Transsexual: Often used interchangeably with "transgender", thought there has been some controversy over this. This typically refers to someone who was born with a sex that they don't identify with and through hormones and possibly surgery they reconcile their gender identity and physical sex.  All transsexuals are transgender but not all transgender are transsexuals. 

Two Spirit:  Certain Native American cultures described trangender people as having "two spirits". Generally Two Spirited people were born into one sex but took on the gender roles of both sexes. Today some transgender people identify as "Two Spirit." 

(GLBTQ: The Survival Guide for Queer and Questioning Teens by Kelly Huegel (Free Spirit Publishing, 2003) Includes tips from people in national GLBTQ organizations, strategies and advice you can try or share about coming out, responding to homophobia, dating, staying healthy and more).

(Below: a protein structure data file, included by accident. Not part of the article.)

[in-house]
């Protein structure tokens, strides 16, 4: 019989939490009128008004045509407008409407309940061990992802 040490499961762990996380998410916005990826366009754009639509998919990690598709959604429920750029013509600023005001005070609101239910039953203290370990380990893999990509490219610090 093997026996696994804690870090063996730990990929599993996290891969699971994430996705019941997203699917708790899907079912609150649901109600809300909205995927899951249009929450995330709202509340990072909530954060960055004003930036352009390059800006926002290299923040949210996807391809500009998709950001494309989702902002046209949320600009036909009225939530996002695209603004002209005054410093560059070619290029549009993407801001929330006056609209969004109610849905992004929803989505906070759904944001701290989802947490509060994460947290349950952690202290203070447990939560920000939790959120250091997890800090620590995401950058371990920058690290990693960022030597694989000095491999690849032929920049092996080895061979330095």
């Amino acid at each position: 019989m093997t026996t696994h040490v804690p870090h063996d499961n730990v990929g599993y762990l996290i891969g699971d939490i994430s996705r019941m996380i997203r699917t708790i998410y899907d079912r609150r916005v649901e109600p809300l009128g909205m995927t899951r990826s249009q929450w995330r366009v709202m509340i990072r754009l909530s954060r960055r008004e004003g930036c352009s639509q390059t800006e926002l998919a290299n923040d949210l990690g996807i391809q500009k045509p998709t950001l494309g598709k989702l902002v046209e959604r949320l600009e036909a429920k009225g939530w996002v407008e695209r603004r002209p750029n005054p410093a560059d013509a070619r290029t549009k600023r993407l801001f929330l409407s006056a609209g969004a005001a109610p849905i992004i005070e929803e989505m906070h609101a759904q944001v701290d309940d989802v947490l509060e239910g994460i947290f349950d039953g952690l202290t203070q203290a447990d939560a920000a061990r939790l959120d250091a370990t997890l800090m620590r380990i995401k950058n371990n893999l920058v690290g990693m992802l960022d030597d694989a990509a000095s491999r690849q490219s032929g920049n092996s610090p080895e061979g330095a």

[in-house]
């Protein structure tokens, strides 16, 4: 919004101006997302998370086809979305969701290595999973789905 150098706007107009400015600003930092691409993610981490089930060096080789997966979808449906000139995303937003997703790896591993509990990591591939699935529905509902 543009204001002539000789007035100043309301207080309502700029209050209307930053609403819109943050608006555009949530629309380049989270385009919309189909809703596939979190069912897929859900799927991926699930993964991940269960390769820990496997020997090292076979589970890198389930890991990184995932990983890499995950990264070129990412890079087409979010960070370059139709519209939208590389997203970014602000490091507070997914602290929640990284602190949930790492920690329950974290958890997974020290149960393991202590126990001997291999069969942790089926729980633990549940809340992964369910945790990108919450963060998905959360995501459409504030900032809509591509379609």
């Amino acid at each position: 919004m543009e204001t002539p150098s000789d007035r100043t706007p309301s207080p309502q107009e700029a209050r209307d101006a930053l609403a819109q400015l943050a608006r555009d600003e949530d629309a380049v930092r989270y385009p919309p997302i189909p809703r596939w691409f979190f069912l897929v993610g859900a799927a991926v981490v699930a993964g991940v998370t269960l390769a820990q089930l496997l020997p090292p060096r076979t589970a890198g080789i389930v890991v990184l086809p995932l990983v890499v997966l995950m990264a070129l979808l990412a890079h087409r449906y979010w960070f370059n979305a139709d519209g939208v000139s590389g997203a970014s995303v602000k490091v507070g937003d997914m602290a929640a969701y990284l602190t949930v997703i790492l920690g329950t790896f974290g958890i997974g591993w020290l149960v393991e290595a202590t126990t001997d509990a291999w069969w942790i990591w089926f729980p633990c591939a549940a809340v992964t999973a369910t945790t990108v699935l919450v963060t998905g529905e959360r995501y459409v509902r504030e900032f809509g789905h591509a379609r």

DVD: Straightlaced: How Gender's Got Us All Tied Up:   by Ground Spark   www.groundspark.org/straightlaced (2009)  (67 min)

DVD: Let's Get Real: on bullying      by Ground Spark   excellent dvd to show youth  (35 minutes)

DVD: It's Elementary  It’s Elementary is the first film of its kind to address anti-gay prejudice by providing adults with practical lessons on how to talk with kids about gay people. Hailed as "a model of intelligent directing," It’s Elementary shows that children are eager and able to wrestle with stereotypes and absorb new facts about what it means to be gay or lesbian.  (also by GroundSpark)   45 minutes


"When a young person first comes out as GLBT his or her experience can be anywhere from traumatic to supportive. Most of the time it can be a very difficult time for the youth, the family, friends, educators and others as well. Often, after coming out,  young people feel alienated or marginalized. One of the greatest dangers is that GLBT kids will become isolated and experience themselves as separate from (mainstream) society".